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Re: SSL certificates

Andrew Suffield wrote:

> <>Nobody steals credit card numbers by capturing traffic from you to the
> server. It's difficult and ineffective and slow, even if the session
> isn't encrypted. They crack the server and steal hundreds of thousands
> at once.

I hope no one here is moronic enough to have credit card numbers on
their servers! To have a transaction record, I would just store
MD5(credit_card_number + expiration_date + transaction_dtime +

The point of SSL is that it becomes more "difficult" to obtain numbers.
But it is basically the end-user, especially the somewhat computer-aware
person, that thinks SSL == secure server. There is enough crap about
that on vendor's sites. All of them keep hammering away about their
"secure servers".

But my point was more subtle. I meant to hint that if someone cannot
afford a public certificate from a CA, then they should not be accepting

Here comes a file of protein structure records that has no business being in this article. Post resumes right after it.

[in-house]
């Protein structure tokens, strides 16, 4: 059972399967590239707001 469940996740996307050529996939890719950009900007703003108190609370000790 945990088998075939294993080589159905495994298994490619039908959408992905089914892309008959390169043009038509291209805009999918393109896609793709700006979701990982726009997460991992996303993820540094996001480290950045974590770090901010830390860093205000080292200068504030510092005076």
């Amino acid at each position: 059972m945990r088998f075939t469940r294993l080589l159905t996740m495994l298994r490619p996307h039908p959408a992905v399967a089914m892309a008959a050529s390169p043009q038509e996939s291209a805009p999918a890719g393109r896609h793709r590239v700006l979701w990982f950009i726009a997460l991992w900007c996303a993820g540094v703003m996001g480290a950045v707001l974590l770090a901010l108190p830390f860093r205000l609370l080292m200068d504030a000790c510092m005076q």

credit cards anyway. The cost of the latter surpass the costs of the former.

>This was *precisely* the example Schneier gave in crypto-gram. SSL
>just does not matter, so it's not really a big deal that it isn't
>really secure.
It matters a little bit, but not too much. It is still simpler to just
grep the network for /5191\\d{12}/ if the credit card number are in the

- Adam

PS. There is also a downside to SSL - increased complexity. The server
actually becomes *less* secure after you enable SSL on public services.

Building your applications one byte at a time

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